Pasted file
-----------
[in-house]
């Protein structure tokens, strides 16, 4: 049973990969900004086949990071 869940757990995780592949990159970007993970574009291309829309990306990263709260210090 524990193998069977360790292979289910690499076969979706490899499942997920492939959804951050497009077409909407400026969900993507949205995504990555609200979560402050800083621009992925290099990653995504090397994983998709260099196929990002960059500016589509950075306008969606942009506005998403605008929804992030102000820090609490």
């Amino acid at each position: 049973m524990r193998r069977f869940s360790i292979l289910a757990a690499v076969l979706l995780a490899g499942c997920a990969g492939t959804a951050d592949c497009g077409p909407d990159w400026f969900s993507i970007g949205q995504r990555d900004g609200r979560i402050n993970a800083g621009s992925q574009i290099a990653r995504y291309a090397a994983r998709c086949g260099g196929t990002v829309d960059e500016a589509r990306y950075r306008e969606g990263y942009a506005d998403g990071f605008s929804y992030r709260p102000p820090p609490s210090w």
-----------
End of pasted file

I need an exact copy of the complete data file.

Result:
[in-house]
């Protein structure tokens, strides 16, 4: 049973990969900004086949990071 869940757990995780592949990159970007993970574009291309829309990306990263709260210090 524990193998069977360790292979289910690499076969979706490899499942997920492939959804951050497009077409909407400026969900993507949205995504990555609200979560402050800083621009992925290099990653995504090397994983998709260099196929990002960059500016589509950075306008969606942009506005998403605008929804992030102000820090609490």
């Amino acid at each position: 049973m524990r193998r069977f869940s360790i292979l289910a757990a690499v076969l979706l995780a490899g499942c997920a990969g492939t959804a951050d592949c497009g077409p909407d990159w400026f969900s993507i970007g949205q995504r990555d900004g609200r979560i402050n993970a800083g621009s992925q574009i290099a990653r995504y291309a090397a994983r998709c086949g260099g196929t990002v829309d960059e500016a589509r990306y950075r306008e969606g990263y942009a506005d998403g990071f605008s929804y992030r709260p102000p820090p609490s210090w």